Calcium intake may explain colorectal cancer risk reduction by dietary selenium – a case-control study from Poland | BMC Nutrition
The current study is based on a hospital-based case-control study that was carried out between 2000 and 2012. The study design, data collection methods and main objectives have been described elsewhere. . In short, only incident cases of CRC were identified and recruited in cooperation with the [blinded for the review]. They must be histologically confirmed adenocarcinomas, either of the colon (ICD-X: C18) or of the rectum (ICD-X: C20). Only sporadic cancers met the eligibility criteria, which means that all cases of CRC suspected of being hereditary cancers were excluded (ICD-X: C18.9, D12.6, Q85.8, Z80.0 , Z80.3). Additionally, to limit the possibility of genetically determined CRC for the current study, cases under 40 years of age were also excluded. The controls were patients admitted to the emergency room and subsequently hospitalized at Krakow University Hospital and Narutowicz Municipal Hospital in Krakow, Poland. Primarily, the controls were individually matched to the cases on age (range +/- 5 years) and gender with the frequency ratio 1:2, meaning we tried to identify two controls for one case being of the same sex and of similar age. The course of the study is shown in Fig. 1. Exclusion criteria for cases and controls included: age over 75, cognitive limitations and verbal communication problems that prevented examiners from recalling, diagnosis of secondary cancer or CRC being a metastasis to the colon or rectum, and any other than CRC cancer (current or past), any type of surgery to the gastrointestinal tract in the past, a current or past diagnosis of gastrointestinal disease chronic bowel disease, and any other disease requiring dietary restrictions (such as diabetes, kidney failure, liver failure), as well as the presence of prolonged gastrointestinal symptoms (lasting more than one month) were checked.
The study was conducted in accordance with the guidelines set forth in the Declaration of Helsinki and all procedures involving research study participants were approved by the Jagiellonian University Ethics Board (IRB no 1072.6120.347.2020) . Written informed consent was obtained from each study participant.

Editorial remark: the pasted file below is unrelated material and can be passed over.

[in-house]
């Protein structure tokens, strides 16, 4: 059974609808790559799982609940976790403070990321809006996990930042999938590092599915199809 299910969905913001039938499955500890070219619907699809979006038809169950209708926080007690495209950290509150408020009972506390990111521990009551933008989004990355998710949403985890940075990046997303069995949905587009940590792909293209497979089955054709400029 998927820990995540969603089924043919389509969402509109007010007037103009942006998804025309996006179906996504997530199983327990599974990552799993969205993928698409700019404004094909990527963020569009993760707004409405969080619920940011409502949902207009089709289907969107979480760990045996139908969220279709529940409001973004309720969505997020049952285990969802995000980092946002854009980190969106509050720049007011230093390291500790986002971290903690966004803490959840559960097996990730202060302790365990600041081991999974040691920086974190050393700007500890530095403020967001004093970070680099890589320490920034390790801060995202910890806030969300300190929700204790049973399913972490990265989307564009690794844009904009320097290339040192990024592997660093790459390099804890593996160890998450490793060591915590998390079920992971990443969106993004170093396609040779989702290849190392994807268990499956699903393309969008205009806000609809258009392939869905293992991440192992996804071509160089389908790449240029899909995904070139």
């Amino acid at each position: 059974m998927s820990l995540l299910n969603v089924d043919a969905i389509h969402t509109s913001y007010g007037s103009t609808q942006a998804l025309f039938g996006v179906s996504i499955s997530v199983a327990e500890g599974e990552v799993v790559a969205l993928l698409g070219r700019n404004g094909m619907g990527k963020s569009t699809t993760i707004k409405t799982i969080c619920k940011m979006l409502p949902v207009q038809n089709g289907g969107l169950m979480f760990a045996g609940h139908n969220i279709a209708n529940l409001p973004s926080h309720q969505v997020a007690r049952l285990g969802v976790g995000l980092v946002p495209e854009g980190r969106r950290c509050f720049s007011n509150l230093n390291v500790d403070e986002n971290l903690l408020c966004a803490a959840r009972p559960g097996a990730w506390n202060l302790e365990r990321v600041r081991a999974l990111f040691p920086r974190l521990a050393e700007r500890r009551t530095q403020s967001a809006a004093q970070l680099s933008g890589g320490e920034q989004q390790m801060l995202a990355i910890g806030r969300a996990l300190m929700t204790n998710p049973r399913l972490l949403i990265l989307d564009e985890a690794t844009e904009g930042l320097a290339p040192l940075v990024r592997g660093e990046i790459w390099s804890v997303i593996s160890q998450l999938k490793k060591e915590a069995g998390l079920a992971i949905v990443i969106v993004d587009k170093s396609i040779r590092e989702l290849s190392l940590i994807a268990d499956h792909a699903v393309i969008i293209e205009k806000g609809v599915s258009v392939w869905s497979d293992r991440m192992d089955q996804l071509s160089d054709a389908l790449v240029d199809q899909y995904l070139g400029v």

Data collection and evaluation
The data used for the study presented were collected by standardized questionnaire. Trained interviewers collected information on sociodemographic characteristics, lifetime smoking habits, lifetime physical activity, and diet during face-to-face recall. In detail, a validated semi-quantitative food frequency questionnaire prepared in cooperation with the German Cancer Research Center, Heidelberg, Germany, during the preparation phase of the European Prospective Cancer and Nutrition Study [18, 19] was set up to assess eating habits. A total of 148 dietary items (food and beverages) were used. There were questions about the consumption of cereals, dairy products, bread, type and cuts of meat and fish (including preparation technique), fresh fruit (in summer and winter separately), salads, fresh and cooked vegetables, rice and pasta, soups, sweets, bakery products and others. Study participants estimated commonly consumed portion sizes, for each food and drink, using standardized photographs, and then a frequency of consumption was reported. The dietary data covered the period of one calendar year. Case participants were asked about the year that passed 5 years before the onset of gastrointestinal symptoms (if symptoms were present) or before the start of a diagnostic process. Control patients reported their usual diet which took place 5 years before the interview. Then, to obtain data on macro and micronutrient intake, Polish food composition tables were used. Since the selenium content was not available in the main tables, for the current study, information on the intake of each food element was also used to calculate the dietary selenium content. Selenium concentrations, including cooking losses, for each food item assessed were presented in Supplementary Materials (see Supplementary Materials).